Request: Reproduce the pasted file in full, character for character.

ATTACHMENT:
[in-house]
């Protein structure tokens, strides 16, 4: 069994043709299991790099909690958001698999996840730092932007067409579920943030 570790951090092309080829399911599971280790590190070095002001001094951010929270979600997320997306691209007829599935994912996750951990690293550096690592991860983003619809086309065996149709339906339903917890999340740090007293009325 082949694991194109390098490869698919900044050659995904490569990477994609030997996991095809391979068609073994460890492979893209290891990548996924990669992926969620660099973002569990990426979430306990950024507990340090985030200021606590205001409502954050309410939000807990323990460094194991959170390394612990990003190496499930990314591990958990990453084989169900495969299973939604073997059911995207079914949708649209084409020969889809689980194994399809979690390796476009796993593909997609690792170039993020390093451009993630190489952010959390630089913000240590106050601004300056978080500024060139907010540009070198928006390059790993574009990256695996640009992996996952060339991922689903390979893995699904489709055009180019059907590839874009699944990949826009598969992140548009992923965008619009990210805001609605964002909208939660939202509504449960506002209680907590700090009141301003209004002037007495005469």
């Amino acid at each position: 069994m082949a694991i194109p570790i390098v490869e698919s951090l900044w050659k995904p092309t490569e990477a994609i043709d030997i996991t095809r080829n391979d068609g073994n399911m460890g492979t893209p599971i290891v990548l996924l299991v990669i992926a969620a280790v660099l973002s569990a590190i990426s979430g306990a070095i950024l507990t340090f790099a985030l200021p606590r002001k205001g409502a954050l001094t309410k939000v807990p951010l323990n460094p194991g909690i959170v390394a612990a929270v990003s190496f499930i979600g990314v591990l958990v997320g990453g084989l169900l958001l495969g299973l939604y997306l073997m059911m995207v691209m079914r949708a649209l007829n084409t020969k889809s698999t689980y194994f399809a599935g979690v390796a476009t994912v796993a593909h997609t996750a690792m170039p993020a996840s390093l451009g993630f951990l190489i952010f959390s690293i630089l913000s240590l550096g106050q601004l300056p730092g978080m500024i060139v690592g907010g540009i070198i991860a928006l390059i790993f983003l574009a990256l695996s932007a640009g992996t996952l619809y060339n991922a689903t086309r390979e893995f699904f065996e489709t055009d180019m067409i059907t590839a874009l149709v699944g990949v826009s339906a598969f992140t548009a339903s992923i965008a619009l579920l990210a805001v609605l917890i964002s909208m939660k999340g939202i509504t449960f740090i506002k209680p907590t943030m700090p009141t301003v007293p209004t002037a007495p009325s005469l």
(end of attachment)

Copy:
[in-house]
């Protein structure tokens, strides 16, 4: 069994043709299991790099909690958001698999996840730092932007067409579920943030 570790951090092309080829399911599971280790590190070095002001001094951010929270979600997320997306691209007829599935994912996750951990690293550096690592991860983003619809086309065996149709339906339903917890999340740090007293009325 082949694991194109390098490869698919900044050659995904490569990477994609030997996991095809391979068609073994460890492979893209290891990548996924990669992926969620660099973002569990990426979430306990950024507990340090985030200021606590205001409502954050309410939000807990323990460094194991959170390394612990990003190496499930990314591990958990990453084989169900495969299973939604073997059911995207079914949708649209084409020969889809689980194994399809979690390796476009796993593909997609690792170039993020390093451009993630190489952010959390630089913000240590106050601004300056978080500024060139907010540009070198928006390059790993574009990256695996640009992996996952060339991922689903390979893995699904489709055009180019059907590839874009699944990949826009598969992140548009992923965008619009990210805001609605964002909208939660939202509504449960506002209680907590700090009141301003209004002037007495005469």
């Amino acid at each position: 069994m082949a694991i194109p570790i390098v490869e698919s951090l900044w050659k995904p092309t490569e990477a994609i043709d030997i996991t095809r080829n391979d068609g073994n399911m460890g492979t893209p599971i290891v990548l996924l299991v990669i992926a969620a280790v660099l973002s569990a590190i990426s979430g306990a070095i950024l507990t340090f790099a985030l200021p606590r002001k205001g409502a954050l001094t309410k939000v807990p951010l323990n460094p194991g909690i959170v390394a612990a929270v990003s190496f499930i979600g990314v591990l958990v997320g990453g084989l169900l958001l495969g299973l939604y997306l073997m059911m995207v691209m079914r949708a649209l007829n084409t020969k889809s698999t689980y194994f399809a599935g979690v390796a476009t994912v796993a593909h997609t996750a690792m170039p993020a996840s390093l451009g993630f951990l190489i952010f959390s690293i630089l913000s240590l550096g106050q601004l300056p730092g978080m500024i060139v690592g907010g540009i070198i991860a928006l390059i790993f983003l574009a990256l695996s932007a640009g992996t996952l619809y060339n991922a689903t086309r390979e893995f699904f065996e489709t055009d180019m067409i059907t590839a874009l149709v699944g990949v826009s339906a598969f992140t548009a339903s992923i965008a619009l579920l990210a805001v609605l917890i964002s909208m939660k999340g939202i509504t449960f740090i506002k209680p907590t943030m700090p009141t301003v007293p209004t002037a007495p009325s005469l």